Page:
Two-day event features hands-on demos, activities & tastings

The green grass and tulips always get their moment in the sun, but an earlier hint that spring’s on its way arrives around this time every year at Red Oak Nature Center – and it sure is sweet.

“Spring officially begins March 20,” says Renee Oakley, facility manager at Red Oak, “but we start celebrating a little earlier in our neck of the woods.”

In those woods stand lots of maple trees, which will be the star of the show on Saturday and Sunday, March 18 and 19, when Maple Fest returns to Red Oak for a weekend of tree-tapping, exploring, learning, and tasting.

“People enjoy Maple Fest so much because it’s one of the first chances many have to spend some extended time in the fresh air,” Oakley says. “Maple tapping is one of the first signs of spring that make us all want to get outside and enjoy nature as it resets itself.”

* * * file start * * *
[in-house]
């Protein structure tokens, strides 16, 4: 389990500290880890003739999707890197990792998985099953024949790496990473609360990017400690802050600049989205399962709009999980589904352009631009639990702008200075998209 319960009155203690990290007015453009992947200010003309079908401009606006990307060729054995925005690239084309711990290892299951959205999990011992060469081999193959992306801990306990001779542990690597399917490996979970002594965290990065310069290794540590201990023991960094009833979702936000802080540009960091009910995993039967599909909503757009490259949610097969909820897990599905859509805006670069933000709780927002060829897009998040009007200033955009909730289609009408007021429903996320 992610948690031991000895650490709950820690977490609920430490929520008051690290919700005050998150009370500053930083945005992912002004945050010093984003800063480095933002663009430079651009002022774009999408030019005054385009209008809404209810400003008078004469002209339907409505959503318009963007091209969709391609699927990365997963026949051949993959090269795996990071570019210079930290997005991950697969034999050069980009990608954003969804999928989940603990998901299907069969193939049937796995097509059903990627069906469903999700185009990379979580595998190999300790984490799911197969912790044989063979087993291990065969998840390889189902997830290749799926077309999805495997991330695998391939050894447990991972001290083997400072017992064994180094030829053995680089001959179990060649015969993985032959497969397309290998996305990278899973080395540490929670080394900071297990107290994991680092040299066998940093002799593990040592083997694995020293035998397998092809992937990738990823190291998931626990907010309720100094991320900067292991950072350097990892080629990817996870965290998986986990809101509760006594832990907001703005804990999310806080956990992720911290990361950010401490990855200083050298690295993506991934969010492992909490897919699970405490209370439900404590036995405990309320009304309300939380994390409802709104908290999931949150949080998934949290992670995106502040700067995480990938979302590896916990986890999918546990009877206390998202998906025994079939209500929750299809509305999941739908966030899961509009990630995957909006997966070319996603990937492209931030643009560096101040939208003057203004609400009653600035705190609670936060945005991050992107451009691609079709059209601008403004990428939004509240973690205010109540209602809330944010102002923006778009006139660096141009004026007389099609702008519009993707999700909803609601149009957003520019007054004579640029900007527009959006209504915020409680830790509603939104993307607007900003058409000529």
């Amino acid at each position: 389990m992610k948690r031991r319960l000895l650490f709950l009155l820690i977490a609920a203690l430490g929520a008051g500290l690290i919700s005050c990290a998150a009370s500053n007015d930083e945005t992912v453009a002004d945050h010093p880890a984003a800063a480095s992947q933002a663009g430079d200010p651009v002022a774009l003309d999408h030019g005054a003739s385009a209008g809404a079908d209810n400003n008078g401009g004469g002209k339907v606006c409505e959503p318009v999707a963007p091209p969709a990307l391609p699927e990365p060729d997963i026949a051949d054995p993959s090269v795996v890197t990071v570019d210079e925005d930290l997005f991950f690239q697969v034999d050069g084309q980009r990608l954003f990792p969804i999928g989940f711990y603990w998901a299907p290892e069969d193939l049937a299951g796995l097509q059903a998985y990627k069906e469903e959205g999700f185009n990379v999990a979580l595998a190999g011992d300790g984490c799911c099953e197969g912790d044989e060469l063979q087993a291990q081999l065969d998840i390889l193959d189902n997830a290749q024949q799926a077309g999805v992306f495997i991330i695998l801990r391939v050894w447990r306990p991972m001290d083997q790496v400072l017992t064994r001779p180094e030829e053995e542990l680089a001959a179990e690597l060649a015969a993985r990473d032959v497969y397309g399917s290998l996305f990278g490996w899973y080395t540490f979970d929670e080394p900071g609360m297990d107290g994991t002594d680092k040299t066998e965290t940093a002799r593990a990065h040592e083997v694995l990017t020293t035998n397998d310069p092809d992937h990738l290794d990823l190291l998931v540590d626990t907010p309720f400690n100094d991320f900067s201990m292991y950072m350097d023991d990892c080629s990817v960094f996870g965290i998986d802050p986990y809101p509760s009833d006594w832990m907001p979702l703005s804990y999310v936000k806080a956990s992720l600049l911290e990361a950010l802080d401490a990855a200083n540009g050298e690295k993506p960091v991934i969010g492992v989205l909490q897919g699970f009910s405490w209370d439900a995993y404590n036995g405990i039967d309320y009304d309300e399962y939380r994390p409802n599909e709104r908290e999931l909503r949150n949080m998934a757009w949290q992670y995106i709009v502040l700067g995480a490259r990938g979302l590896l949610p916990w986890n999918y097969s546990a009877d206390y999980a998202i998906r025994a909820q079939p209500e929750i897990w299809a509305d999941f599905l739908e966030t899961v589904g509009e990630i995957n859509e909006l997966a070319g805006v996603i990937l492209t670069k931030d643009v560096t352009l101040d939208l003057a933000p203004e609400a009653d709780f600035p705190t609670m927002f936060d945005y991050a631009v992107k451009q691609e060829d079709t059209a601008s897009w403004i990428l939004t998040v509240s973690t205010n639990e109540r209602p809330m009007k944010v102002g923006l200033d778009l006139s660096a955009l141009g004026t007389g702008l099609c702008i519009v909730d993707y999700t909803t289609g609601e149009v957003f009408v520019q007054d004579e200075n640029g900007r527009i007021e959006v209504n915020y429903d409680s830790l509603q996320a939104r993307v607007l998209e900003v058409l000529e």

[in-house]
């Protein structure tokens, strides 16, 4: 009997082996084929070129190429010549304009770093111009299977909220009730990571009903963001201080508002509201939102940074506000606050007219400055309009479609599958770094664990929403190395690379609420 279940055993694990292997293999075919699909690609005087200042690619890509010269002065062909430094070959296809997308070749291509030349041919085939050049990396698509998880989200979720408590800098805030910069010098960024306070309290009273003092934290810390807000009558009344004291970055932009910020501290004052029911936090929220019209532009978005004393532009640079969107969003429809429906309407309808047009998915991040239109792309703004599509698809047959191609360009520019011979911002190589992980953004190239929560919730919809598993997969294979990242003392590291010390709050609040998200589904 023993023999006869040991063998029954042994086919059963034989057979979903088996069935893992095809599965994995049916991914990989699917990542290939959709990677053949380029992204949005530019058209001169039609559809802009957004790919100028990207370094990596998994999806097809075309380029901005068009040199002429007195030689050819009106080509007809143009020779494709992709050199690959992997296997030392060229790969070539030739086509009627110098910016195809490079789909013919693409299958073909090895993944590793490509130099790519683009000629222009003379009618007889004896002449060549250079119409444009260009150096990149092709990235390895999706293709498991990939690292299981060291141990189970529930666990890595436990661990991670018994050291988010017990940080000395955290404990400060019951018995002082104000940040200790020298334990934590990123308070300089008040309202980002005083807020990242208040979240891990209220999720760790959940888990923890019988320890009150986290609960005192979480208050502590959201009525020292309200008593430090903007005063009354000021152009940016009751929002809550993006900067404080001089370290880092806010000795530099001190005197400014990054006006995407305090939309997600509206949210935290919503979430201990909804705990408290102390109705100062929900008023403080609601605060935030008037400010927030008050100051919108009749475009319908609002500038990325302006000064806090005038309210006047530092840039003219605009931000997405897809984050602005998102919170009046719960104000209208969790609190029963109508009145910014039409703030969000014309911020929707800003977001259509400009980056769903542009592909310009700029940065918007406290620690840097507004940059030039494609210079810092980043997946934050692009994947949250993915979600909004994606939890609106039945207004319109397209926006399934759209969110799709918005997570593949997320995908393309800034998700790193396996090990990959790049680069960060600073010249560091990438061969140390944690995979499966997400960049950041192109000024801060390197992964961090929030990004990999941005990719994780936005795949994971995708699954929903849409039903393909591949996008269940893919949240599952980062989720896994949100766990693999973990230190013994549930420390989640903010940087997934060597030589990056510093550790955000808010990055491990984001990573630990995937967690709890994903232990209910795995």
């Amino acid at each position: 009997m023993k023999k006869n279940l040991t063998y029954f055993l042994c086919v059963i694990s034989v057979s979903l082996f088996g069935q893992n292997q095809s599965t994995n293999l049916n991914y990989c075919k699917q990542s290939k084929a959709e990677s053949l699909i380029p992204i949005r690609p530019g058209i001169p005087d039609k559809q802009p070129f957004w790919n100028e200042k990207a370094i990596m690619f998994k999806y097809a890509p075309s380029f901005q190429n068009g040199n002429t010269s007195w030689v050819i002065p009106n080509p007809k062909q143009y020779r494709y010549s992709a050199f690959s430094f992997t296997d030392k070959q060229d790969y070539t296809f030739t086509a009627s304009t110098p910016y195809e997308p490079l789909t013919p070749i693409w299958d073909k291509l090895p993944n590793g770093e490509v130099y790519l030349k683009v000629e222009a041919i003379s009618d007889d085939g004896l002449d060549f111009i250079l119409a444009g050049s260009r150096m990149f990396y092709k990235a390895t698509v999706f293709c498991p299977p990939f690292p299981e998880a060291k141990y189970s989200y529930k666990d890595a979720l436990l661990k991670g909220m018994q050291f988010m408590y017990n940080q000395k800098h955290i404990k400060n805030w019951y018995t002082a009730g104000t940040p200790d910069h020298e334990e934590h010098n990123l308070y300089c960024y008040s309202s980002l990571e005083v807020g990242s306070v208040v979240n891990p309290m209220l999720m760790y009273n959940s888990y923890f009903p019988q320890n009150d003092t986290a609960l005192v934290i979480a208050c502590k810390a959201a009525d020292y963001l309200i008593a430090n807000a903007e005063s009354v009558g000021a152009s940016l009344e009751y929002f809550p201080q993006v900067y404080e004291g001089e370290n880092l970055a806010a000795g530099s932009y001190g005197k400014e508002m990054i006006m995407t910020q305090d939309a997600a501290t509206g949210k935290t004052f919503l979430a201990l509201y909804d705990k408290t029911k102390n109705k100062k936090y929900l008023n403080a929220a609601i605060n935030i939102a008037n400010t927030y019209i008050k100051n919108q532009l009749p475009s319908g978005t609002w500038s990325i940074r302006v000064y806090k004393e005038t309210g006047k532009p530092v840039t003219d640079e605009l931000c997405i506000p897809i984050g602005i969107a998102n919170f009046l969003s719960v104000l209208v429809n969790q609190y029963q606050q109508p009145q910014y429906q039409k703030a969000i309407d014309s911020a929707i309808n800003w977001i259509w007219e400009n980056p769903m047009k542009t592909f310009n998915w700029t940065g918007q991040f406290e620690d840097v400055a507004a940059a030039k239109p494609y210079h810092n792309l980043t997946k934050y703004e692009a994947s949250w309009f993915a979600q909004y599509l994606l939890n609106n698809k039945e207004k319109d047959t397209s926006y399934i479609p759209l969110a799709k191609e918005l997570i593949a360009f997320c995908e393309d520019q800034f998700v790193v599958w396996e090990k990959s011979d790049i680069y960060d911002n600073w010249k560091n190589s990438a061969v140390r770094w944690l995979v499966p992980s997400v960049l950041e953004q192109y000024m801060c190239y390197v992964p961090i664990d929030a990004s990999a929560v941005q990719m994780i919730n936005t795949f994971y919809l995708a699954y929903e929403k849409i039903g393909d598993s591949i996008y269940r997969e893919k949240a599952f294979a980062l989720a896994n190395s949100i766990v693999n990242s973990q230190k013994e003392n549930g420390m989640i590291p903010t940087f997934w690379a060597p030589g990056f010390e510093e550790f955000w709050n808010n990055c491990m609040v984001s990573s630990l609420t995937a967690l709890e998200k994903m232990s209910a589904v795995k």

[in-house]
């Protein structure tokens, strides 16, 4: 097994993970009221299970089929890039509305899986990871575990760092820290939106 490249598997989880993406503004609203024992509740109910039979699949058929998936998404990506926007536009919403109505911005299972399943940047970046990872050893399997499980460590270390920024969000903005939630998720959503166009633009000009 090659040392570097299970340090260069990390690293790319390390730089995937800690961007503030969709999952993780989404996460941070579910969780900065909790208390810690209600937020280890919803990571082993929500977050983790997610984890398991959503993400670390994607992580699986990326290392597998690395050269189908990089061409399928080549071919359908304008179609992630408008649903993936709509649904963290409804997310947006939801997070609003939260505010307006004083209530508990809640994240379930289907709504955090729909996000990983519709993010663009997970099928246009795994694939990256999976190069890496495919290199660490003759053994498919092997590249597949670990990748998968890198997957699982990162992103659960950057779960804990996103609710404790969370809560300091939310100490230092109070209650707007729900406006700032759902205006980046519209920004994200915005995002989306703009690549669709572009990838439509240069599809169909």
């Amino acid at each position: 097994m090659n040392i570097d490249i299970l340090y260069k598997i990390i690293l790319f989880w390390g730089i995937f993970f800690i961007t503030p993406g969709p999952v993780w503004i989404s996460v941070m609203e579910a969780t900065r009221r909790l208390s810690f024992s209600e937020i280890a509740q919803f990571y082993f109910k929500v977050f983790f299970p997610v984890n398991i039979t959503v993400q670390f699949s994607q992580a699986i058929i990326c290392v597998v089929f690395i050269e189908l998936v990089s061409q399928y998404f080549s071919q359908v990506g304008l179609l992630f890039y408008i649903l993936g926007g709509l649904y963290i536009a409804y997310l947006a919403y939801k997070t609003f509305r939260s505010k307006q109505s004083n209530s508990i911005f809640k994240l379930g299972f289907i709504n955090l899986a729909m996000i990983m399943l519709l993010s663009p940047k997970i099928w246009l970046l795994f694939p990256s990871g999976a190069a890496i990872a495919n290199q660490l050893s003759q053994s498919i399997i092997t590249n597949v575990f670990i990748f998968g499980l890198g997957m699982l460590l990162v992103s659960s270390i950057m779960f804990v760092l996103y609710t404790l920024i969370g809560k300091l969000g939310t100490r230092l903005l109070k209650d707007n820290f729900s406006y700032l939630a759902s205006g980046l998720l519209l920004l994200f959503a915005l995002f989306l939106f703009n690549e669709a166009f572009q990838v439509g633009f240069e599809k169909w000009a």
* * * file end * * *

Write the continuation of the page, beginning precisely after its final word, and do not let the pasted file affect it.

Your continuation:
Maple Fest runs from 9 a.m. to 1 p.m. on Saturday, and 11 a.m. to 2 p.m. on Sunday. Tickets are $5 and guests must purchase them on our website for entry into their timed presentations, which begin at the top of each hour on both days of Maple Fest and last about one hour.

Naturalists from Red Oak will conduct a short presentation, before leading visitors to various stations in the woods to view demonstrations of how maple sap is harvested and turned into maple syrup. Attendees can stop by Sapwood Corner to test their maple-tapping skills firsthand. Sweet maple syrup samples will be given at the end of each tour for registered attendees.

“Maple tapping allows us to see inside the secret processes of trees and the treasure they hold inside,” Oakley says. “To walk among organisms that not only purify the air but also create food for us and themselves? That’s a wonder of biology that engineers cannot replicate today.”

Maple Fest parking is available in both the main lot at Red Oak, along with additional space at Lippold Park, just to the north. FVPD staff encourages guests who park at Lippold to use the nearby path as they make the short walk to Maple Fest, which is headquartered near the Nature Center.